I was actually expecting a different kind of story, considering that there are twin succubi in the story. Allison and Jade McKready are born into a family of cursed women, whose kiss alone can absorb a life force, and an act of passion can take a life.
Pretty freaky and interesting for a story, but “Into a Million Pieces” is less about the supernatural and paranormal spectrum. It’s more about how a very different girl, who has been hiding her entire life, deals with experiencing love for the first time, knowing that just being with boy she loves might kill him.
Also, it’s about a tragedy that strikes a family, and how a young woman has to move on and carry on.
Being a succubi sucks. For Allison, it sucks big time. For Jade, it’s a powerful feeling. Descended from a family cursed by the devil, Allie and Jade attract men, young and old. Because of the unwanted attention and lust, Allie decides to cover herself in black and goth make up. Jade, on the other hand, uses her succubus charm to manipulate people.
For Allie, being a succubus puts her in a precarious situation where men objectify her, “loving” her not for being her actual self. For Jade, though, her succubus charm puts her on a position of power.
A succubus’ kiss can weaken men, but doing the dirty deed with them will end in death – of the men, of course.
Unfortunately, for Allie, she finds love in the library. After a series of judgmental accusations, Ren, the school’s Most Likely to Succeed/Running for Valedictorian, and Allie become friends. Her twin sister, Jade, becomes increasingly more brazen with her boy-toying until a set of incidents leaves her with a bruised body and ego, and ultimately a tragedy.
Considering the twins are supernatural creatures, I was really expecting something bigger. I haven’t seen anywhere that this book would be the beginning of a series, but I hope it is, for the sake of some clarity to the story. There’s a Bible-manic aunt, a kind and moral detective, a bunch of bratty teens who deserve to be taught a lesson, and the existence of supernatural beings. I was expecting some action! A really big mystery! I was expecting the tragedy to draw out deeper and stronger discussions or issues on soul and sin, on justice and mercy, on being a succubus and human, on love and lust! “Into a Million Pieces” failed to deliver on that.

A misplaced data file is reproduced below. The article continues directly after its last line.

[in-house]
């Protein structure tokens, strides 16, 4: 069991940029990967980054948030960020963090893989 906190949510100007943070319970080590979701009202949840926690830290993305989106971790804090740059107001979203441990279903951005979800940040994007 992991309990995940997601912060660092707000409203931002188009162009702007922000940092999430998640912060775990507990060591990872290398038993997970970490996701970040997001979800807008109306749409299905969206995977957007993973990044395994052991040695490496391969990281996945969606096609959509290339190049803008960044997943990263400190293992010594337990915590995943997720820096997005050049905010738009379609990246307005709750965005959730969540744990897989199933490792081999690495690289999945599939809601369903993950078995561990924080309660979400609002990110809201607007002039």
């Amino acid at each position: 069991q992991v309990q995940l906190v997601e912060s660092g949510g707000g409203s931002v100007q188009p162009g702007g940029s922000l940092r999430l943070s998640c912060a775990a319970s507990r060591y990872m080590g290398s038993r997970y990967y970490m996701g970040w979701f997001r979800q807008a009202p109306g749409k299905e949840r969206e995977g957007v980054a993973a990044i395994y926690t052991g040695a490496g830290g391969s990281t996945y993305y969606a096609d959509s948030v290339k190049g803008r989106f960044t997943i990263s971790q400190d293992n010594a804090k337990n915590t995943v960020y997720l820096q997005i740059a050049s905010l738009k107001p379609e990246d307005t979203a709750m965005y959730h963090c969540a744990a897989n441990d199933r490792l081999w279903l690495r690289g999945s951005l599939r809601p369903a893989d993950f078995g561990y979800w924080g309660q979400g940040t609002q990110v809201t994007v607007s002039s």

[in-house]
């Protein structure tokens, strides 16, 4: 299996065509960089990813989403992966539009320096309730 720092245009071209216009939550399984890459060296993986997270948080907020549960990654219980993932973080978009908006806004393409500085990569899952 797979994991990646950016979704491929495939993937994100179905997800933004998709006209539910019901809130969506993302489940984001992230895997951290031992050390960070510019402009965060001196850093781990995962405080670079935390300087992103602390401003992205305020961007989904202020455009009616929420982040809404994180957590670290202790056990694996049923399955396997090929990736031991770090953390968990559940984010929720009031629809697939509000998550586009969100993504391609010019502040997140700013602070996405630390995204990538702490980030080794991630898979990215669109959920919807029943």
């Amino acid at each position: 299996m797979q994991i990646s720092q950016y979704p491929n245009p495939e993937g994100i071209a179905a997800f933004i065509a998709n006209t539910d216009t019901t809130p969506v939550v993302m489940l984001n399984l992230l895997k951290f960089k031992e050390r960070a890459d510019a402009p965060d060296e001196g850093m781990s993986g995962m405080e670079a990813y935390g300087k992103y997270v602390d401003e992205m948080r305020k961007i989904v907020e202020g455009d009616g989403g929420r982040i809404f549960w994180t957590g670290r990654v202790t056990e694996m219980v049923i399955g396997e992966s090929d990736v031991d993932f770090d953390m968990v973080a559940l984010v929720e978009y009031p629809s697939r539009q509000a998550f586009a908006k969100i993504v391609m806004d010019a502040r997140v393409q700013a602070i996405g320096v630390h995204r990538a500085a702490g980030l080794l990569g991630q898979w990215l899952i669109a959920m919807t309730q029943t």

The story was not badly written, and Allie is an okay narrator, but she could’ve been more interesting and more proactive. This is so important in portraying a character with agency. She or he has to be pro-active. She or he has to change the tide of the story before 70% of the story has already happened! It’s frustrating to see a main character only start growing a spine near the end of the novel.
So, if there is a sequel, I really hope to see the characters grow and address some unanswered questions left in “Into a Million Pieces”.
Should you read it?
If you like to read about the teen world (school, snotty girls and jerk guys, identity-crises, annoying family members) with just a touch (read: slight touch) of the supernatural, then Into a Million Pieces is a good novel to read on a free period. But if you’re the type to expect some action and an introduction into an actual supernatural world that’s bigger than one story, then this isn’t the story you’d be satisfied with.